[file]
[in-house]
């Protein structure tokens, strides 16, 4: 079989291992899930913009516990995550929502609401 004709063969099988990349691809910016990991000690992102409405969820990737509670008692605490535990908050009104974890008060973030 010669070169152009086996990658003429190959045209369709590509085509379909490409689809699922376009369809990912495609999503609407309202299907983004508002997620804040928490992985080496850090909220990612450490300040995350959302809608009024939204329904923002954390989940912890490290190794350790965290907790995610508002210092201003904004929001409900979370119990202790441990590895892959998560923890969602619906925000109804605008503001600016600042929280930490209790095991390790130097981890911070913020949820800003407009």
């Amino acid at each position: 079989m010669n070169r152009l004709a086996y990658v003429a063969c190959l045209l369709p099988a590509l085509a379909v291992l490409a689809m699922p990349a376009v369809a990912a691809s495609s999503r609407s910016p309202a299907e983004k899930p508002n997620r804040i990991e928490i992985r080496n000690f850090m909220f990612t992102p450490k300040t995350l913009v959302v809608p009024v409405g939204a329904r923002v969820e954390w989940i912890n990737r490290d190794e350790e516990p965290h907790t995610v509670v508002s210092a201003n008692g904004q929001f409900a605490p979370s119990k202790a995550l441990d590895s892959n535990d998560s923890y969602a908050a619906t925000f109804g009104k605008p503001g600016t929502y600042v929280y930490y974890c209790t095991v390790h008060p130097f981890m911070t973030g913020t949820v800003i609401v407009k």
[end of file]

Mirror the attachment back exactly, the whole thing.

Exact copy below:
[in-house]
């Protein structure tokens, strides 16, 4: 079989291992899930913009516990995550929502609401 004709063969099988990349691809910016990991000690992102409405969820990737509670008692605490535990908050009104974890008060973030 010669070169152009086996990658003429190959045209369709590509085509379909490409689809699922376009369809990912495609999503609407309202299907983004508002997620804040928490992985080496850090909220990612450490300040995350959302809608009024939204329904923002954390989940912890490290190794350790965290907790995610508002210092201003904004929001409900979370119990202790441990590895892959998560923890969602619906925000109804605008503001600016600042929280930490209790095991390790130097981890911070913020949820800003407009």
């Amino acid at each position: 079989m010669n070169r152009l004709a086996y990658v003429a063969c190959l045209l369709p099988a590509l085509a379909v291992l490409a689809m699922p990349a376009v369809a990912a691809s495609s999503r609407s910016p309202a299907e983004k899930p508002n997620r804040i990991e928490i992985r080496n000690f850090m909220f990612t992102p450490k300040t995350l913009v959302v809608p009024v409405g939204a329904r923002v969820e954390w989940i912890n990737r490290d190794e350790e516990p965290h907790t995610v509670v508002s210092a201003n008692g904004q929001f409900a605490p979370s119990k202790a995550l441990d590895s892959n535990d998560s923890y969602a908050a619906t925000f109804g009104k605008p503001g600016t929502y600042v929280y930490y974890c209790t095991v390790h008060p130097f981890m911070t973030g913020t949820v800003i609401v407009k």